Susan Donovan was born and raised in Bristol RI, the daughter of Thomas and Mary (Nunes) Remieres. She attended Bristol Public Schools and graduated in 1971 from Bristol High School.  She went on to attend RI College, where she earned her Bachelor of Science Degree in Health and Physical Education in 1975. Susan moved to Jaffrey, New Hampshire where she had her first teaching job. After a few short years she wanted nothing more than to be back in her hometown of Bristol and in 1977 she applied for and was appointed to a position in the Bristol Public Schools. In the early 1990’s Donovan joined other members of the community to study the prospect of regionalizing the school district to include Bristol and Warren. The enabling legislation was ultimately voted on and approved by the voters in both towns.  Susan went back to RI College and earned her Master’s Degree in Education Administration in 2007.  In 2010, after 33 years with Bristol Warren School Department, Susan retired.  She has since worked as an education consultant with the Brown University Institute of Community Health Promotion.

Susan’s dedication and community involvement spans decades! Beginning in 1988 Susan served on the boards of both Linden Place and the Bristol Art Museum. It was during her time there that she worked to establish the ‘Linden Place Cultural Camp for Children.’ She also served as the Chair of Education with the Bristol Art Museum. In 2004 Susan joined the Board of Save Bristol Harbor and subsequently the committee that successfully led the fight to defeat the transport of Liquefied Natural Gas (LNG) through Narragansett and Mt. Hope Bay. Today she serves as the Education Committee Chair. You can find Susan testing the water quality in Bristol Harbor bi-monthly in the early morning and annually helping educate local students on the importance of watersheds and the problems ocean and shoreline debris present to our environment. Susan is a founding member of the East Bay Chapter of Habitat for Humanity (1999). She has been the Chair since 2010. They have built four homes and rehabbed one – helping five families enjoy the benefit of a safe and affordable place to call home.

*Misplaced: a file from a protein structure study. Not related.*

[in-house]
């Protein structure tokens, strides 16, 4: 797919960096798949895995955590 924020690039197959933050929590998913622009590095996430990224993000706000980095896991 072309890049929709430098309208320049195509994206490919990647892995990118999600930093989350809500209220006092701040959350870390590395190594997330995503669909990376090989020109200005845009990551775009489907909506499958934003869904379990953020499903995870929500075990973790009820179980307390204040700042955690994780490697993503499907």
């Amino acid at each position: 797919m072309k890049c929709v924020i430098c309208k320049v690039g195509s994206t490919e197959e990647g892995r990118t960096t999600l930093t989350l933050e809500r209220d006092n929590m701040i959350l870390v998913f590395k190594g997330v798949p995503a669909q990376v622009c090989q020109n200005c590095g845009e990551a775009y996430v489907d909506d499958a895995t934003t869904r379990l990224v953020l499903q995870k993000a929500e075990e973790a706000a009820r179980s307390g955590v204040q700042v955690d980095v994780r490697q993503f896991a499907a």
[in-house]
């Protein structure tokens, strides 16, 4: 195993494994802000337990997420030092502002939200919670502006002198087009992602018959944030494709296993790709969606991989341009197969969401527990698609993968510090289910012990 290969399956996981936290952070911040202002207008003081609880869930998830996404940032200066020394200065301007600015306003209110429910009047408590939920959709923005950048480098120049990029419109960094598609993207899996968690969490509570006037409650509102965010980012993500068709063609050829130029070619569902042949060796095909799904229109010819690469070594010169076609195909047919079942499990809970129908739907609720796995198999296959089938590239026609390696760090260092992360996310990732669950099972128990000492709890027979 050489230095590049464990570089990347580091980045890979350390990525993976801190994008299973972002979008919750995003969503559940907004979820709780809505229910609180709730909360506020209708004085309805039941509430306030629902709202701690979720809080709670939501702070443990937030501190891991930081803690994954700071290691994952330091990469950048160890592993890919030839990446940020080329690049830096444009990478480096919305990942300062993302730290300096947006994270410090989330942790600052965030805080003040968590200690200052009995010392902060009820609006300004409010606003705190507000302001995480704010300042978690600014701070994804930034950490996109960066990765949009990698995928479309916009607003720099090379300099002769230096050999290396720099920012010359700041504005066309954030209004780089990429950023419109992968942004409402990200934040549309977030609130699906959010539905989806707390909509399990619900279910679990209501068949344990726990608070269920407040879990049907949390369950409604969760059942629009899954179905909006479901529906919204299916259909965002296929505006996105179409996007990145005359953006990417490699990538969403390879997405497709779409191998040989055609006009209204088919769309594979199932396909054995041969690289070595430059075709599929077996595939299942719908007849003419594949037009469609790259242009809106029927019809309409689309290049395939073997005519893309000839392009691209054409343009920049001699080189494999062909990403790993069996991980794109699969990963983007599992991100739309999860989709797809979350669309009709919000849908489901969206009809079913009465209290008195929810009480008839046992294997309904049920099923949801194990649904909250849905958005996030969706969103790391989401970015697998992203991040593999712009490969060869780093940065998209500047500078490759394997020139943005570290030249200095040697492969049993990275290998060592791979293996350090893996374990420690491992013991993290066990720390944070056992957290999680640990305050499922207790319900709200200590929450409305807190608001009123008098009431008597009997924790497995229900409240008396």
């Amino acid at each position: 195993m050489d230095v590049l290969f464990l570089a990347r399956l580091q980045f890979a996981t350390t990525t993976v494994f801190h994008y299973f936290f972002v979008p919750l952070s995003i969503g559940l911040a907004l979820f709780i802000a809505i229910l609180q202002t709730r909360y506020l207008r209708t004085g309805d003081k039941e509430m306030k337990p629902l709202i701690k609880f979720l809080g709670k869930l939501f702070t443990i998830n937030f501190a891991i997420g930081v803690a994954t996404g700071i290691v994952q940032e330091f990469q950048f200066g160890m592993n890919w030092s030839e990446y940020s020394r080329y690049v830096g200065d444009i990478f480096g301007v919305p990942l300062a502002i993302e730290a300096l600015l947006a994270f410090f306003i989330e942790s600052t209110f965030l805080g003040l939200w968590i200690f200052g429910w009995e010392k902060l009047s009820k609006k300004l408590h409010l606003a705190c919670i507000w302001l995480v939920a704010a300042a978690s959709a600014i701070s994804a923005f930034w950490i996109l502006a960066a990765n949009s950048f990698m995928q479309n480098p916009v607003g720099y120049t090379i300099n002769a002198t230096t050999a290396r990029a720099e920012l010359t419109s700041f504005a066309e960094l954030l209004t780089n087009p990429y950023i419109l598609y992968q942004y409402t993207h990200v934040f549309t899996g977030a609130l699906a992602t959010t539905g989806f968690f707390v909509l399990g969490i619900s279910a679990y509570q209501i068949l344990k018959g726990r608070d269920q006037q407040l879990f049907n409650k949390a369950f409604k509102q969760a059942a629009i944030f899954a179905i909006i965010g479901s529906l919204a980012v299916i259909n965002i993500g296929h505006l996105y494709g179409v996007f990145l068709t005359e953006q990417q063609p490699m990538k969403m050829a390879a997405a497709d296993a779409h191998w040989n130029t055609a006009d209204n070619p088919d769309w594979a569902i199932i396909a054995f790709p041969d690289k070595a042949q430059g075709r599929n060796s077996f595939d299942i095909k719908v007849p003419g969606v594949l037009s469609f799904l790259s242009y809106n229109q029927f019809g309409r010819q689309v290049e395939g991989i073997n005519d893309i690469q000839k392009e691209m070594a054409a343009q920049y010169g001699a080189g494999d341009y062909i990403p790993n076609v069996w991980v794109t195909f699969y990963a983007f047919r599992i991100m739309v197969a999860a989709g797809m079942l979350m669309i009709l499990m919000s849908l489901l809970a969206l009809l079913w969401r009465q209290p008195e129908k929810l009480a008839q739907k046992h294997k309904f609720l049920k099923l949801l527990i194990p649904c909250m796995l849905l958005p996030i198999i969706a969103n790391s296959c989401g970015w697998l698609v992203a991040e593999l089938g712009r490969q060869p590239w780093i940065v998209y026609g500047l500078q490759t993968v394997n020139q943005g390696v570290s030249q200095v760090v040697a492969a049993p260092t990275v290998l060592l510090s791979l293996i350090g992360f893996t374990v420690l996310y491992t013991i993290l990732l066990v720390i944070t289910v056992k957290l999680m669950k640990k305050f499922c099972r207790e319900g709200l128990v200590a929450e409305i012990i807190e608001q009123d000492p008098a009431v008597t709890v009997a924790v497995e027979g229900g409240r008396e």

In both 1995 and 2004 Susan was recognized as Rhode Island Physical Education Teacher of the Year. In 2007 she was the recipient of the Governor’s Award for Wellness Innovation in the School Category and in 2008 was the Bristol Warren Regional School District’s Teacher of the Year.

In acknowledgement of her contributions to the town of Bristol, Susan was named the recipient of the ‘Hattie Brown Community Service Award’ in 2015 by the Bristol Fourth of July Committee. This award is given annually to a Bristol resident who shows the same spirit of charity and community service Hattie Brown, the awards namesake, was known for.

Susan served as the recording secretary of the Bristol Democratic Town Committee and is a member of the Bristol Rotary Club. In addition to her other activities she also serves as a choir and Vestry member of St Michael’s Church in Bristol.

Susan lives on Rego Avenue in Bristol with her husband, Glenn. They have three adult children: Colleen, Cara and Glenn, who resides in Bristol with his wife, Erin, and their three children.